1 Invention 2 Death 3 Brewery 4 References
Invention The citizens of Pilsen, Bohemia (today in the Czech Republic) were no longer satisfied with their top-fermented Oberhefenbier. They publicly emptied several casks of beer in order to draw attention to its low quality and short storage life. It was decided to build a new brewery capable of producing a bottom-fermented beer with a longer storage life. At the time, this was termed a Bavarian beer, since bottom-fermentation first became popular in Bavaria and spread from there. For bottom-fermentation it is necessary to keep the fermentation tanks cool between 4 and 9 degrees Celsius. The climate in Bohemia is similar to that in Bavaria making it possible to store winter ice and sustain bottom-fermentation year-round.
Joseph-Groll-bust in Vilshofen an der Donau
Bavarian beer had an excellent reputation, and Bavarian brewers were considered the masters of their trade. Thus, the citizens of Pilsen not only built a new brewery, but also hired Josef Groll, a Bavarian brewer. Josef Groll's father owned a brewery in Vilshofen in Lower Bavaria and had long experimented with new recipes for bottom-fermented beer. On 5 October 1842, Groll produced the first batch of Urquell beer, which was characterized by the use of soft Bohemian water, very pale malt, and Saaz hops. It was first served in the public houses Zum Goldenen Anker, Zur weißen Rose and Hanes on 11 November 1842, and was very well received by the populace. Josef Groll's contract with the Bürgerliches Brauhaus (citizens' brewery) in Pilsen expired on 30 April 1845 and was not renewed. Groll returned to Vilshofen and later inherited his father's brewery. The Pilsen brewery was directed by Bavarian brewers for nearly sixty years until 1900. Death Josef Groll died on 22 November 1887, aged 74, of a heart attack in the house of his daughter Kathi Hutter in Vilshofen. Brewery The Groll brewery no longer exists. Parts of the brewery, however, were acquired by Wolferstetter, another brewery located in Vilshofen. Wolferstetter still produces a Josef Groll Pils. References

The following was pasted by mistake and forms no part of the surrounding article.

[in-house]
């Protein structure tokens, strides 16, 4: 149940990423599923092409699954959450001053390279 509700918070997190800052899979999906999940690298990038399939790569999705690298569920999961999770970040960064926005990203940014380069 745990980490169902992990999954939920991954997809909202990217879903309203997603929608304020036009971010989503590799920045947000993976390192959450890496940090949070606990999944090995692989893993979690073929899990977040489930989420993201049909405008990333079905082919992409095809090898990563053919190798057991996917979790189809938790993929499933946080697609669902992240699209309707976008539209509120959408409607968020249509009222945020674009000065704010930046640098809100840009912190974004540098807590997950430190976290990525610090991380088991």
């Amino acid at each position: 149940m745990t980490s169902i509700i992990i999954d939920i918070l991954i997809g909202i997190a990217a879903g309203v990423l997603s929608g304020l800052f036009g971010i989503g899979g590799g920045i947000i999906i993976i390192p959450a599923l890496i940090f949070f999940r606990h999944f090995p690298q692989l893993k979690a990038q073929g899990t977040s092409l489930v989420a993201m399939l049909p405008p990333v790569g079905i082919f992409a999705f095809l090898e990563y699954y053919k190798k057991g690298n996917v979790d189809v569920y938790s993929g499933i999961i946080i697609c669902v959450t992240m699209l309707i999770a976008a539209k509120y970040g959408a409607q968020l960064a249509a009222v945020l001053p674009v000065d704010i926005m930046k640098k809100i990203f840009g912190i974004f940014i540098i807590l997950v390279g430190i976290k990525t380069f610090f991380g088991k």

^ Weyermann, Sabine (2009). "On the trail of Josef Groll – Rediscovering authentic bohemian malt and beer" (PDF). Scandinavian Brewers' Review. Vol. 66 no. 6. pp. 12–13. Retrieved 15 December 2011. ^ "Josef Groll – Vater des Pils" (in German). Archived from the original on 26 April 2012. Retrieved 15 December 2011. ^ Brewery tour of Pilsner Urquell University of Economics Prague ^ a b c "Pils". Beer Styles. German Beer Institute. Archived from the original on 19 October 2011. Retrieved 15 December 2011. ^ "Pure Heritage". Pilsner Urquell. Retrieved 15 December 2011.
WorldCat Identities GND: 121241025 ISNI: 0000 0001 0949 2484 SNAC: w6379xn8 V